This model produces 1950 PSI at 1.2 GPM (CU score: 2340). It’s quiet, with large, durable wheels, 25 foot hose (with hose reel)and 35 foot cord. It comes with 4 nozzles with onboard storage.

It’s fairly heavy at 50 pounds and only has a 1-year warranty. The wand is plastic with no extension. The biggest customer complaint was that it only had enough pressure for light duty jobs like windows, mild patio cleaning and car washing.
Read more about Greenworks 1950 >

AR Blue Clean AR390SS
AR Blue Clean AR390SS
Our rating: 9,4
Price: Average

This model produces 2,000 PSI at 1.4 GPM (CU score: 2800) and weighs 35.5 pounds. It comes with 4 nozzles, a 35 foot power cord and nice, long 30 foot hose (with hose reel).

The wheels aren’t that big, and the unit is topheavy, especially with the hose on the reel, so tip-over can be an issue. Customers complained that the hose is stiff and difficult to reel in.

Gas Powerwasher

For ultimate cleaning power, a gas pressure washer (also called a gas power washer) is unmatched. These big boys are tough enough to tackle heavy duty jobs that electric power washers often can’t touch, such as removing chewing gum and tree sap from walkways, paint stripping, and stubborn stain removal from large areas such as patios, driveways, and siding.

Contractors and professional handymen definitely prefer these guys over electric models, since they don’t require a power outlet and typically range from 2,000 to 4,000 PSI.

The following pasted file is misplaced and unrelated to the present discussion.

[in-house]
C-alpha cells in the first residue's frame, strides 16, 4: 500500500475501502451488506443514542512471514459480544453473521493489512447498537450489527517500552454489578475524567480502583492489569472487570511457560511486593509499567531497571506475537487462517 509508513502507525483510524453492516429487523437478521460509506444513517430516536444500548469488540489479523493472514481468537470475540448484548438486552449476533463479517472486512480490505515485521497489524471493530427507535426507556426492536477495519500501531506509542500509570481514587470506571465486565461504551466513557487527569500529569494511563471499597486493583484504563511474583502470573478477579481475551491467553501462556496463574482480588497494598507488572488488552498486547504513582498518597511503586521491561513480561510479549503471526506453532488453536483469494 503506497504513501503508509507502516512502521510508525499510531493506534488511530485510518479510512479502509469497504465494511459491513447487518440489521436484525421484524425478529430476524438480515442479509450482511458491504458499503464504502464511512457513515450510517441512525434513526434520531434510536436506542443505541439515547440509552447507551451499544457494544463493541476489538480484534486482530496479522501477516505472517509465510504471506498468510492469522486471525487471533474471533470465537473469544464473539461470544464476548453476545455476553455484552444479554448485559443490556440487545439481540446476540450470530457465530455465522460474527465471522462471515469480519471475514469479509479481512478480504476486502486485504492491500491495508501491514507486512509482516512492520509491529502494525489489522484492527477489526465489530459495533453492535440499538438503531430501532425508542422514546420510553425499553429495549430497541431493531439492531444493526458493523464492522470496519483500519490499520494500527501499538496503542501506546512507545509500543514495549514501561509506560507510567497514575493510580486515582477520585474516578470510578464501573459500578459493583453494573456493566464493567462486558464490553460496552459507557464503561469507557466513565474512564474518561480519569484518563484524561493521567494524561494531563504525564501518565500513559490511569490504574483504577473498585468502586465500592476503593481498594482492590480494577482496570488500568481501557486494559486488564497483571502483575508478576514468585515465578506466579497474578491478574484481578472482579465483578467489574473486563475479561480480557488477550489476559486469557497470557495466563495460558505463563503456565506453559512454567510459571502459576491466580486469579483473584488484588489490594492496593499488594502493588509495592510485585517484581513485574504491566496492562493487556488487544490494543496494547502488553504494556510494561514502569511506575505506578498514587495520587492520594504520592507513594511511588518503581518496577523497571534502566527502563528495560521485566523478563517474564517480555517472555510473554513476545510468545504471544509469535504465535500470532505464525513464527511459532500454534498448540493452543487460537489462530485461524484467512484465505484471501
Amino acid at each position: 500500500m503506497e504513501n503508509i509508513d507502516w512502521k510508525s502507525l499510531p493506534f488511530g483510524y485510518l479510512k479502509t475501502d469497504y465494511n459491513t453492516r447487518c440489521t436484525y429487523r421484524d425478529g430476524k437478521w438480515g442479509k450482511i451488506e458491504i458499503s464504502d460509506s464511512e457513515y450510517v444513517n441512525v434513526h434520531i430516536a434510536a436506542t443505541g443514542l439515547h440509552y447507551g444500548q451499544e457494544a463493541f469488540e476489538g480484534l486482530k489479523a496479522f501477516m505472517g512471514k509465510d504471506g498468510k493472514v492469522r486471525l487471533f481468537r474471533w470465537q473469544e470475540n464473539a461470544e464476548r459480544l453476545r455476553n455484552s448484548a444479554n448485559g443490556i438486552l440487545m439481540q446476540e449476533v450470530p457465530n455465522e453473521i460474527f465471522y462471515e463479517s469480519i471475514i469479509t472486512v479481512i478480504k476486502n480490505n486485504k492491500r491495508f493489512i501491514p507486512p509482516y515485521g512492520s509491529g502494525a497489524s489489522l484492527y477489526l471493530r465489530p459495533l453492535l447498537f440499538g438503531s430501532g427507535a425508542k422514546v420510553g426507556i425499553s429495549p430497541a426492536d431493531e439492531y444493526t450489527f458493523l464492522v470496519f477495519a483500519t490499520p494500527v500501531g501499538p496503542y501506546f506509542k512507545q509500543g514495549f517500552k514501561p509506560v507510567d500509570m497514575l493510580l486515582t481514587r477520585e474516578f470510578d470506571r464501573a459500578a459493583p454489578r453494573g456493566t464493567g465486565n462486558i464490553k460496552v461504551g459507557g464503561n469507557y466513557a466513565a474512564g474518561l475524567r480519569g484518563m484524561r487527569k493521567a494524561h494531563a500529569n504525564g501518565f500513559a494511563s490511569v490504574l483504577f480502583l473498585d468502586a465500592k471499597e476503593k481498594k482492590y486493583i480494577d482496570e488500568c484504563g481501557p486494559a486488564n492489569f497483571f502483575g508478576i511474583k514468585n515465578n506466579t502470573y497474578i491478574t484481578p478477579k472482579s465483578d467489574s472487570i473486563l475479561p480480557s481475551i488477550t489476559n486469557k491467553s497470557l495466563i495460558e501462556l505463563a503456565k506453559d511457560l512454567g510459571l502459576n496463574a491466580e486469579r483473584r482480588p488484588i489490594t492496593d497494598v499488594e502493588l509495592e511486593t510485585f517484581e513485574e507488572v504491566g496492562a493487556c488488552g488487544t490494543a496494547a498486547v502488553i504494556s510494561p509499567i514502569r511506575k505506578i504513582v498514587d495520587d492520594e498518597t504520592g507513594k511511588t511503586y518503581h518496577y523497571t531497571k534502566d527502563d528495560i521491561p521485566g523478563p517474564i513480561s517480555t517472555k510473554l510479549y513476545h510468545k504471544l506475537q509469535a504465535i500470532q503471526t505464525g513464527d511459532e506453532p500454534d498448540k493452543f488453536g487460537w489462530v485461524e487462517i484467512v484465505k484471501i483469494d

Gas pressure washers are not just for the professionals, however. Over the years, the performance gap has closed between the cheaper gas washers and high-priced electric washers. If you already operate gas lawn mowers, weed eaters, and other such equipment, you’ll be ready to handle the maintenance needs of a gas pressure washer.

PROS

    PROS of gas pressure washers:

  • No power cord to limit reach, no power outlet needed
  • Great for cleaning large areas quickly
  • Best for removing very tough stains
  • Versatile for a wide variety of applications
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CONS

    CONS of gas pressure washers:

  • Heavier
  • Louder
  • More expensive (~$300$500 for residential models)
  • Can’t use indoors due to exhaust
  • Requires winterizing – must drain all water and add antifreeze
Thumbs-down

Gas pressure washers use engines to power the water pump. There are two main types of engine/pump systems – direct-drive and belt-drive. Direct-drive is more affordable and compact. However, they are prone to overheating after extended use (4 or more hrs/day). They also vibrate more and are louder.

A belt-drive system takes up more space, resulting in a heavier, more expensive washer. The belt, however, extends the life of the engine by absorbing vibration and reducing RPM. It can run at a lower temperature and won’t overheat with extended use (8 hrs/day).

Most gas power washers operate with cold water. However, you can find hot water gas power washers that heat water to 140 F. The high temp is really effective in breaking up tough dirt. However, these tend to be really expensive (over $1500).

Our 2019 reviews list some of the best models currently on the market. We’ll focus on some of the most important criteria so you can find the one that fits your project needs and budget:

  • Price
  • PSI / GPM / CU (cleaning power)
  • Warranty
  • Weight & carriage frame
  • Extra nozzles (on board storage is a big plus)
  • Plastic or stainless wand
  • Wheels – larger and pneumatic wheels provide the best stability and maneuverability
  • Plastic or brass couplings for hose attachment
  • Cord and hose length – minimum 20-foot hose and 30-foot cord
  • Hose and cord storage
More